Society in Mary Shelley's Frankenstein and Thomas More's Utopia

Society in Mary Shelley's Frankenstein and Thomas More's Utopia

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Society in Mary Shelley's Frankenstein and Thomas More's Utopia

 

A primary problem with the society we live in today, is the need to be better.

The desire to have more, to be worth more, and through these inanimate objects

to be happy is what drive us all. As children we struggled to fit in by having

nicer clothes and more expensive shoes than the next kid. Although, in a

different from this is a sentiment echoed in Sir Thomas More's "Utopia." By

analyzing his work, I will shed some light on how this is very similar to a

theme proposed in Mary Shelley's "Frankenstein."

 

In Utopian society, we are shown that the way to fit in, to be cool is to be

exactly the same as those around you. Those citizens who had aspirations of

wealth and a better life, were treated the same as those who simply can not

afford to 'fit in' in our society. They were the shunned, the public outcasts.

These people had necessarily done anything wrong, they just were unhappy with

their way of life and had glimpsed something better. This mirrors the daemon in

Shelley's "Frankenstein." Although he was an extremely well educated person, who

aspired for nothing more than love and happiness, they would never be his to

have. The sole reason the monster was abhorred by all that knew of him was his

appearance. This singular feature was the reason he was beaten by Felix, and

nearly killed by the man whose daughter he had saved from river. His only curse

was ugliness, but was this his fault?

 

It was easy for the daemon to curse his creator, the man who had formed him the

way he was; in many ways I feel sympathy towards him. The sentences for being

different in Utopia might not be considered by some to be as severe, but in many

ways they were. For many crimes in their society you could be punished to a life

of slavery, but this is not unlike Shelley. The daemon, while not punished by a

court system, was punished by something much worse: himself.

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He was not formed

the way he was due to some terrible crime that took place in his life. No, his

creator had made him that way. Just for the simple fact that he was not like all

those around him, he condemned himself to a life of solitary imprisonment within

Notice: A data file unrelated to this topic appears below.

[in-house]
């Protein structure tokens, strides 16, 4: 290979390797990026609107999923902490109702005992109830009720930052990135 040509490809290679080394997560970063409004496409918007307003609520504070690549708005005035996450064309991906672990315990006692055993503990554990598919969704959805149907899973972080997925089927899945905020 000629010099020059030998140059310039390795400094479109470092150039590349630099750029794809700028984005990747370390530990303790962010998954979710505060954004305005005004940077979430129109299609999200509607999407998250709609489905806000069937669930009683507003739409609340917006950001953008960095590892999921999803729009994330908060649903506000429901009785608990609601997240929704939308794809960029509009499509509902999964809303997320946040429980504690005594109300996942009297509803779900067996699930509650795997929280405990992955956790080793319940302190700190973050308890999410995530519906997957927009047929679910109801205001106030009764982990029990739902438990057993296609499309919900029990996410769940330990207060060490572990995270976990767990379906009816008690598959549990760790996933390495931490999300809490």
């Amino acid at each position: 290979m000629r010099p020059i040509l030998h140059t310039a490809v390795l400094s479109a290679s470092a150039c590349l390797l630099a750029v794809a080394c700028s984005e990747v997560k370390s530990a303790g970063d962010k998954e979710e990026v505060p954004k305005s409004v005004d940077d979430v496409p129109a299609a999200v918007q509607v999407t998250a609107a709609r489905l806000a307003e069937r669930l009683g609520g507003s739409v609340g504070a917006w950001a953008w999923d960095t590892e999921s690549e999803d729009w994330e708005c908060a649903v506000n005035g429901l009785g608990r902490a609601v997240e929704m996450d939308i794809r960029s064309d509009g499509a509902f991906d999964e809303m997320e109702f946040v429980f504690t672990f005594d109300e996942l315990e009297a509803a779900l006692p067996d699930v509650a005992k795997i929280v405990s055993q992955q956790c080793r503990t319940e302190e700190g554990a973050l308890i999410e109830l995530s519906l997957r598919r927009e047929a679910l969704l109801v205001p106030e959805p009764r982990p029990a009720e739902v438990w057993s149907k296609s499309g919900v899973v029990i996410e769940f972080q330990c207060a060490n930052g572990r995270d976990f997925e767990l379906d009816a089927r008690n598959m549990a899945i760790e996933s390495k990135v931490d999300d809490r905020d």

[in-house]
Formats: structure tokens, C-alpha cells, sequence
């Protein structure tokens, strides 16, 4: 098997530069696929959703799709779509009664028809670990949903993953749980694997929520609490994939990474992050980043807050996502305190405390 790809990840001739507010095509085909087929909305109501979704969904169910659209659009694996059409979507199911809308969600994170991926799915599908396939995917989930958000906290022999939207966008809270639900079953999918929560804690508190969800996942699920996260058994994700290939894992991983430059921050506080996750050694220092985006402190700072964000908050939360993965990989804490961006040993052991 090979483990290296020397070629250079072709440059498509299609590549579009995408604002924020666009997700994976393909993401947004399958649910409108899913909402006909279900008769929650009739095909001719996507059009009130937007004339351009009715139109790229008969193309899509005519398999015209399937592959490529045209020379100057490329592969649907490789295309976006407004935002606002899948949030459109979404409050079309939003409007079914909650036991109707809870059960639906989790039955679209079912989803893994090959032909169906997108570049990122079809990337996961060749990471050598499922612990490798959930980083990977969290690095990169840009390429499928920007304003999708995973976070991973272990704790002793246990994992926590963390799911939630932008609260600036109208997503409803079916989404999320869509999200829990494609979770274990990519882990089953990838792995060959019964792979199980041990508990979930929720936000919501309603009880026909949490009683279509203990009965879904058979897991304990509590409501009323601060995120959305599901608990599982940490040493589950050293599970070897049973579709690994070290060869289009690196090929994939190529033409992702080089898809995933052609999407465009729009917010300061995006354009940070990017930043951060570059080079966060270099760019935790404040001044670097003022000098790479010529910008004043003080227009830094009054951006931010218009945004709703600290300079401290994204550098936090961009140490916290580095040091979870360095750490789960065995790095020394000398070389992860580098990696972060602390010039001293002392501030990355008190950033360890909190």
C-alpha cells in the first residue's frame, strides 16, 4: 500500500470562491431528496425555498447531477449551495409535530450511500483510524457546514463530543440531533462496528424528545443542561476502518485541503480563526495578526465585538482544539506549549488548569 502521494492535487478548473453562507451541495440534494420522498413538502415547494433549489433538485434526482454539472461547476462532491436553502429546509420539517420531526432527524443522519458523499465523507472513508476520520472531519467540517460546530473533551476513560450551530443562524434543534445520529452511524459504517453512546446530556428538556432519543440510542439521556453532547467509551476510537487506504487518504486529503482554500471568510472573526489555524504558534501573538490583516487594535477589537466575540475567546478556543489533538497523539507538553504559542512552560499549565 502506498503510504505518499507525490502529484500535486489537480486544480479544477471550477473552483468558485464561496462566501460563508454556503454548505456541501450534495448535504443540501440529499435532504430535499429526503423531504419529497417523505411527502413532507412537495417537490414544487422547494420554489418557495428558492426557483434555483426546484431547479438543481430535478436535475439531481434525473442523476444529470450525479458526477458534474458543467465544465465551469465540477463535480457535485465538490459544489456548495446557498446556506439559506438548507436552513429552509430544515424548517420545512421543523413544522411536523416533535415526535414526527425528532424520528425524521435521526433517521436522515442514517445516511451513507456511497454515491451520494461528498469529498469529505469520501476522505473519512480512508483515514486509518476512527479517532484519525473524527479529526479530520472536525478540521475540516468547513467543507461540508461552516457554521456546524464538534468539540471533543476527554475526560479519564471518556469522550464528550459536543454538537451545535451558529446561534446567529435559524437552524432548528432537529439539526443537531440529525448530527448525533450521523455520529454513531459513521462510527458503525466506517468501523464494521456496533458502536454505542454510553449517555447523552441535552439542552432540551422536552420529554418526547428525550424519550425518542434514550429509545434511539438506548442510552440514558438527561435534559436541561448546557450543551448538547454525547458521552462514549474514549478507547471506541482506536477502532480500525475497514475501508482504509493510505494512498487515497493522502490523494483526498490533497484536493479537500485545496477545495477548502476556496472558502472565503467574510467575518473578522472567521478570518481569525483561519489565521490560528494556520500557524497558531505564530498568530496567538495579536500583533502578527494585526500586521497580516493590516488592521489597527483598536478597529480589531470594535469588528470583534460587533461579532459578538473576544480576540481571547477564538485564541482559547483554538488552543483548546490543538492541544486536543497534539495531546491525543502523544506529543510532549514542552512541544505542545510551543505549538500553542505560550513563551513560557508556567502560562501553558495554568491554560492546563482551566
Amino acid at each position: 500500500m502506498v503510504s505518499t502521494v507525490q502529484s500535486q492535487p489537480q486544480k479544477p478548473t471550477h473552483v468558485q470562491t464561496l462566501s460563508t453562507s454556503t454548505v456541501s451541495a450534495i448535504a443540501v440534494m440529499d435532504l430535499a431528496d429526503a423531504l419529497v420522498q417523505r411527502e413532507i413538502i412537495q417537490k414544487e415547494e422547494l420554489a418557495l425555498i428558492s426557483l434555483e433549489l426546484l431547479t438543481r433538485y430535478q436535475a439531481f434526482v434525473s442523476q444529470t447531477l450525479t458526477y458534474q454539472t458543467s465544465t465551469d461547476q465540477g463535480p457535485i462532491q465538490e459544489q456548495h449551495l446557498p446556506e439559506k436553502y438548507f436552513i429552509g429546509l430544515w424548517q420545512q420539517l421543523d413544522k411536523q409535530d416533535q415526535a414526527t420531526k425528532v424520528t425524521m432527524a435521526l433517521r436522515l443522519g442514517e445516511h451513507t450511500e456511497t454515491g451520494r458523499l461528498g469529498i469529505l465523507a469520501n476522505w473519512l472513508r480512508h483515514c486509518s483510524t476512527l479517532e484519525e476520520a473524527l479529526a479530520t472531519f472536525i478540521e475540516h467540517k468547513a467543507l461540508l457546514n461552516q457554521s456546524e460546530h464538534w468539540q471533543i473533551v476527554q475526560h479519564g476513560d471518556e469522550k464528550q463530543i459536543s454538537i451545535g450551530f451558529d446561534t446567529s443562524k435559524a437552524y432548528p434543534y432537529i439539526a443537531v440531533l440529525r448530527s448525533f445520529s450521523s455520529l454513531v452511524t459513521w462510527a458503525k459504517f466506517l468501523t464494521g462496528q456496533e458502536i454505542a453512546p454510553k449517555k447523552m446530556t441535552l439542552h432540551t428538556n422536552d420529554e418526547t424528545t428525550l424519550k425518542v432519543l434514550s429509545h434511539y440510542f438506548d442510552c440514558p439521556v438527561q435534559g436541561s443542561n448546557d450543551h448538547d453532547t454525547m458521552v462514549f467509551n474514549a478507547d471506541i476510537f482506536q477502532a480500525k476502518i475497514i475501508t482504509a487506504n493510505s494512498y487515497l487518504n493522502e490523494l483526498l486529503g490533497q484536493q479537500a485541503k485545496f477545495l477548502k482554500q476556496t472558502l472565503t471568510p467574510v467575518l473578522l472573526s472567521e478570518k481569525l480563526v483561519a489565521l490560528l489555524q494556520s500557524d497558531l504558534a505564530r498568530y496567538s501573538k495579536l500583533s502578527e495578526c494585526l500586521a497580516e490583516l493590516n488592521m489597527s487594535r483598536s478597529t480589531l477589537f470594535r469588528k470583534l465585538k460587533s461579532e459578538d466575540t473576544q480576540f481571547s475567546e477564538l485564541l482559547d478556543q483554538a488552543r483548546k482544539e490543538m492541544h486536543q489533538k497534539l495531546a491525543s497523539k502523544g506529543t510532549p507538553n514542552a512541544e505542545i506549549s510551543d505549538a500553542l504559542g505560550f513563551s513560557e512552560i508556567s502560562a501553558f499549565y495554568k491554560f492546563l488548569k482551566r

his soul.

 

The daemon had one shining chance to relieve himself from his own bonds, but it

was to no avail. Perhaps, the thing I will remember longest about "Utopia" is

their system of marriage. This was something that they glorified, in the way it

should be. It was a shining to testament to the love and devotion of two people.

This is what the monster dreamt about, this is what made him confront his

creator. His singular desire to have someone like him, someone that would take

the burden of being different off his shoulders and help him to support it.

However, his master in his rambling thoughts about the good of mankind decided

not to give the monster his one wish. Now, without a love that should have been

his to share, he was sent back to his solitary prison consumed with the flames

of rage and revenge.

 

By looking at the daemon in Mary Shelley's "Frankenstein" through More's

"Utopia" you can see the different layers of society and the need to be a part

of it that exist between them. The monster was lost from the beginning, 'born'

with a hideous face he locked himself in a prison built by himself. His sole

chance for escape, by gaining the love of another never took place. It is for

these reasons that we are shown what the desire to 'fit in' can do for a person.

So I leave you with one question: What are you really doing next time you mock

someone for being different? How can you feel sympathy for the monster, but

continue to torment someone in the same fashion as he was in your everyday life.

 
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